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    Re: Sextant optics
    From: Paul Hirose
    Date: 2004 May 5, 13:50 -0700

    George Huxtable wrote:
    >
    > 3. Only that part of the exit pencil that can pass through the pupil is
    > collected by the eye to form an image. Any excess light goes to waste.
    
    That's true. However, the wasted portion of the exit pupil gives your
    eye latitude to move off-center while remaining fully illuminated.
    That should be beneficial on a pitching deck.
    
    With an oversized exit pupil, I believe the portion of objective lens
    that's active depends on your eye's position. If it's exactly centered
    in the exit pupil, the center of the objective is being used. Say your
    pupil size is 5 mm and the scope is 4x40. Then the center 20 mm of the
    objective is active. If you move your eye off-center in the exit
    pupil, the active area of the objective moves too. This could be used
    to vary the relative illumination of the horizon and body. That's what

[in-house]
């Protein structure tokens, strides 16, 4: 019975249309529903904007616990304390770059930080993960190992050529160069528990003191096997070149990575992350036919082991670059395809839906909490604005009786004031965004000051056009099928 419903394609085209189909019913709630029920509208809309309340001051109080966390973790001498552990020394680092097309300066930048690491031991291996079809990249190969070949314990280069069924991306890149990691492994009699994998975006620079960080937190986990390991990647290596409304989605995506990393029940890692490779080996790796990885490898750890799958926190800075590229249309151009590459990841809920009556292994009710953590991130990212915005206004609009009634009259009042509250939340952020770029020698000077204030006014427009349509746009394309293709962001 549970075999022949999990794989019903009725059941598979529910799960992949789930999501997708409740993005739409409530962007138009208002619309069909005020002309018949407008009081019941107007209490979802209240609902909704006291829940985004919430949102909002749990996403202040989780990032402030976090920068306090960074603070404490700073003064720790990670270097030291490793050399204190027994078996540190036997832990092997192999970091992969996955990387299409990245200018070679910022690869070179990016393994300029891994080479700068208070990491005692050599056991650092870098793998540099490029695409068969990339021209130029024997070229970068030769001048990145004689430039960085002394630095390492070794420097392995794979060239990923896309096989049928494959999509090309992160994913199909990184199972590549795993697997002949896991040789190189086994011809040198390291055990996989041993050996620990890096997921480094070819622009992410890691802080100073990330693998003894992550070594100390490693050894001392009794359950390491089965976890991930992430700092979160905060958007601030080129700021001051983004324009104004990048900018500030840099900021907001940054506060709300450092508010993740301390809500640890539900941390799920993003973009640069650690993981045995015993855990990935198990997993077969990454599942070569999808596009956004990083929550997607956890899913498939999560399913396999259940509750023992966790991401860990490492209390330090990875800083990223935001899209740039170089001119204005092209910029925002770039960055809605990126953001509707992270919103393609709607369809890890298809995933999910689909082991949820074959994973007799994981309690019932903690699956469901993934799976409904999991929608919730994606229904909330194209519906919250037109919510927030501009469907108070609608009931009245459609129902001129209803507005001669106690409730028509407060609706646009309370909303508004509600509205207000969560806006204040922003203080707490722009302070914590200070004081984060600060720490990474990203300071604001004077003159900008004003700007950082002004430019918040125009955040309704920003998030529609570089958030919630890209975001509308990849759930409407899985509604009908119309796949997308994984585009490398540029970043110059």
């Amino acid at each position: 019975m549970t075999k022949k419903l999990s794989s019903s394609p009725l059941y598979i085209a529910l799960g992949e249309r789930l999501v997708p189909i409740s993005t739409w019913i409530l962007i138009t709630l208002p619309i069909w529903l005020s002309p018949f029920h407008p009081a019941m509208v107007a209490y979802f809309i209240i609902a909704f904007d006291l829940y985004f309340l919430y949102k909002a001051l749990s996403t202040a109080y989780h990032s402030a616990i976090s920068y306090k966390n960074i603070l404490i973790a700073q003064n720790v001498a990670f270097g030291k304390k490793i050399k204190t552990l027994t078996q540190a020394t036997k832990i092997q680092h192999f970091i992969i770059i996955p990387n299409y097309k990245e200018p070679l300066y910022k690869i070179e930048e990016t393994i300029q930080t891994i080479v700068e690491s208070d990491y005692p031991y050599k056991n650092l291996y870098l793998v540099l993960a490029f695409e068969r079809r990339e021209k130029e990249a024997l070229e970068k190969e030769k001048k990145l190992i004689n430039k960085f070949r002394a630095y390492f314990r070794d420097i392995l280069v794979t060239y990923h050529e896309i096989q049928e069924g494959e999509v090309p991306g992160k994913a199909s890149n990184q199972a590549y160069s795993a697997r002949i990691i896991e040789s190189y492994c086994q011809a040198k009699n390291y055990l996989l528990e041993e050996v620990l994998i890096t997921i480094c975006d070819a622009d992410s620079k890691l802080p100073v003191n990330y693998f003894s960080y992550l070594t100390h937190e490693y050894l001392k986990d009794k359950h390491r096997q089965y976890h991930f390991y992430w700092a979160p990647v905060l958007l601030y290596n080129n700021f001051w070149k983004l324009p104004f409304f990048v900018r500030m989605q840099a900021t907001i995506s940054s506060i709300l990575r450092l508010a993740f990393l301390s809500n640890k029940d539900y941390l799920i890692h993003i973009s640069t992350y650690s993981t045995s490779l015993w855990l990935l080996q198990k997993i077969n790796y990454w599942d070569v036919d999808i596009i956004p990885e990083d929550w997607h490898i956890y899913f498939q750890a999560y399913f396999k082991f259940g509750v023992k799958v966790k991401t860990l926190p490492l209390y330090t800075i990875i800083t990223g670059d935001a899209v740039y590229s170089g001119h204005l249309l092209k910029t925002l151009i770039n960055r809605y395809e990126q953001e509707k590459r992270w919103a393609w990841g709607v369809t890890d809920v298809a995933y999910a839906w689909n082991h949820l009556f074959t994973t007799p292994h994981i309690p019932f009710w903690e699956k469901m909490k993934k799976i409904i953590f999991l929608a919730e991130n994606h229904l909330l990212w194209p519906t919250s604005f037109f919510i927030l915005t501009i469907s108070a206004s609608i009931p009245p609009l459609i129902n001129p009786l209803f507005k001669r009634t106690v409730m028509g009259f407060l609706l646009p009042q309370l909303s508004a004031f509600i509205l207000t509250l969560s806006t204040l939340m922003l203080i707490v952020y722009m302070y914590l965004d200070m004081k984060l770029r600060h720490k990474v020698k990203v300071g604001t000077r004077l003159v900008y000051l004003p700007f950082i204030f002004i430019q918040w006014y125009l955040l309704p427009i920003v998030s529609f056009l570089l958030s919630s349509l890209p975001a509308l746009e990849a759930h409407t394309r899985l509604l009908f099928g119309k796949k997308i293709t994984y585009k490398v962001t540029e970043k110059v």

intuition tells me, anyway. I own only bubble sextants, so I can't
    test the theory.
    
    There are times when an undersized exit pupil can help. Some astronomy
    buffs report sharper stars with 10x50 binoculars compared to 7x50. The
    smaller exit pupil avoids the outer area of the eye's lens, where
    aberrations tend to be worst.
    
    Also, as we age our maximum pupil opening tends to decrease. Many
    people in middle age can attain only 5 mm in darkness, though in their
    youth they could get 7 mm.
    
    Some years ago I measured my maximum pupil size. The procedure
    involves poking a pair of pinholes in a piece of metal foil and
    holding it to your eye while viewing a suitable target at night. It
    must be bright enough to be visible, but dim enough to keep your pupil
    wide open. By trial and error you find the widest pinhole spacing that
    fits your pupil.
    
    I think the test can also be done by determining the widest opaque
    strip you can see around on both sides. Same principle as the
    pinholes, really.
    
    
    

       
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